This new city ad extolling the virtues of nursing has appeared on the IRT 2 and 3 trains, and probably elsewhere in the system.
For those of us accustomed to the rather gruesome TV ads disseminated by the city’s Department of Health and Mental Hygiene, the new subway ads come as a shock and a pleasant surprise. Instead of guys croaking about how they got lung cancer from smoking, or getting fatter and fatter from eating fast food, there’s what appears to be an overweight Hispanic woman breast-feeding her baby. Nevertheless, the message is positive for a change, encouraging rather than punitive.
In fact, what seems to be a rather large expanse of breast is exposed, perhaps to catch the eye of the subway rider. On closer inspection, though, it turns out to be the baby’s crooked arm. On the car Fork in the Road found itself in, nobody was gawking or even paying attention. The female model made an impact by looking like a real person, rather than the glitzy fashion-model types featured in most subway ads.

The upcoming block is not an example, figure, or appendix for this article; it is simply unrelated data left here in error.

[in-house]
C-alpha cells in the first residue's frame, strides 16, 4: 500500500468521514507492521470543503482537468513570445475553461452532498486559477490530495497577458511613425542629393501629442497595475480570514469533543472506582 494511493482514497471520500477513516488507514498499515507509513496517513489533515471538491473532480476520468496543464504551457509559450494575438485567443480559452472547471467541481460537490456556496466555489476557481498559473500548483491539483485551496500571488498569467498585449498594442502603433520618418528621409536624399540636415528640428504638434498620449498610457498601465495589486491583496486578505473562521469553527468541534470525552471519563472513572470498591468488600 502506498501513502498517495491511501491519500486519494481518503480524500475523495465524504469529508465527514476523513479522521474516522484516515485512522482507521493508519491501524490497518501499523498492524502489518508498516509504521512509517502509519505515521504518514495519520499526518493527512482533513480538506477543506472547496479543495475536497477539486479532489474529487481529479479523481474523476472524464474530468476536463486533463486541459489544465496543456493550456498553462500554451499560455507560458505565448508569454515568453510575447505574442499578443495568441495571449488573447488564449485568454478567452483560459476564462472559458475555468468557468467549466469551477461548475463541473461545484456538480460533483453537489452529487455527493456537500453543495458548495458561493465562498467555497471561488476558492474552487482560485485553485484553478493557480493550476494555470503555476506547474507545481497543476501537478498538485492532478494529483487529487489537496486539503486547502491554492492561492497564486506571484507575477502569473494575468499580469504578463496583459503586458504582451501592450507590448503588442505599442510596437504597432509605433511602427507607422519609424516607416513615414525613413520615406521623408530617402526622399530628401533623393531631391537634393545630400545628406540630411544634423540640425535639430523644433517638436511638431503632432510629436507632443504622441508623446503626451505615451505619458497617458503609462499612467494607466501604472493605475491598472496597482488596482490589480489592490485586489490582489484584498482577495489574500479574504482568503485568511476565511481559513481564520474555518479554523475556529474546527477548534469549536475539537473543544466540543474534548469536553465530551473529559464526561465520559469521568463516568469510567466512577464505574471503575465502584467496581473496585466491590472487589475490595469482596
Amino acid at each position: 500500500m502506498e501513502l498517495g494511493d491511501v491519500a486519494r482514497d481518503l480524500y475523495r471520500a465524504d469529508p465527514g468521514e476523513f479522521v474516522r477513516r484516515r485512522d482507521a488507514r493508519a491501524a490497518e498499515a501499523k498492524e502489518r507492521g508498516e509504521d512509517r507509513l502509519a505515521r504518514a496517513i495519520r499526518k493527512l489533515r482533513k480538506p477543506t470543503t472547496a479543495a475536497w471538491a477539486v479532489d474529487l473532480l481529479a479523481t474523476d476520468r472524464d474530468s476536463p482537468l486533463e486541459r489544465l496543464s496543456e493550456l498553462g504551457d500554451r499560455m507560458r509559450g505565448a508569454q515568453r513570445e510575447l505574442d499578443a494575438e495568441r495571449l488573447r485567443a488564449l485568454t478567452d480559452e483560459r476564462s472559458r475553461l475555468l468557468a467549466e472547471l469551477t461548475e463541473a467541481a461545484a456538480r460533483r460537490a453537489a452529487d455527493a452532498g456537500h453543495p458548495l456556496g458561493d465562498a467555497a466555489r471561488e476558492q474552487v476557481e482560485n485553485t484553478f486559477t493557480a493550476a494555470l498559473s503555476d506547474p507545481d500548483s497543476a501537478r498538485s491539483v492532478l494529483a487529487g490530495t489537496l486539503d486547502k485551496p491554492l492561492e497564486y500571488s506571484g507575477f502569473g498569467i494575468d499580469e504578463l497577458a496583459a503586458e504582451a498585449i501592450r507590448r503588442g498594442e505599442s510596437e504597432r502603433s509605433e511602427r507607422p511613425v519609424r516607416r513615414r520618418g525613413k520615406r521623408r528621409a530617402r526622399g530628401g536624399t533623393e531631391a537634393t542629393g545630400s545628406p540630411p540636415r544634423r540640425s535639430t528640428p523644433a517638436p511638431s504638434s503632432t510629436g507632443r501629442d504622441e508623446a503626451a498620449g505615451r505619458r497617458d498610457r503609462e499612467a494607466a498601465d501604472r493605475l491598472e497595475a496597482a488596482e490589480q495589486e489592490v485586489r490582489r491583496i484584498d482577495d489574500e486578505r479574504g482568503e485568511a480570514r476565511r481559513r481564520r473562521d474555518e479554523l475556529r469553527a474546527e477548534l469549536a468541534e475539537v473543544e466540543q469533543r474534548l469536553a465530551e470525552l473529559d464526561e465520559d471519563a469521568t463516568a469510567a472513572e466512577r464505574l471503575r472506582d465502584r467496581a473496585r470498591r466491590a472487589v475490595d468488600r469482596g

We’ve been scouring other trains to see if other races are represented in breast-feeding ads, or has the Department of Health and Mental Hygiene decided to target mainly Latins as the group most resistant to breast feeding? The ad is prominently signed by the mayor, though produced by the DOHMH. It carries the slogan “Breast Milk: Customized by Nature, Delivered by Mom.” Catchy, huh?
Are other races also being targeted by the ads?
This article from the Village Voice Archive was posted on May 29, 2012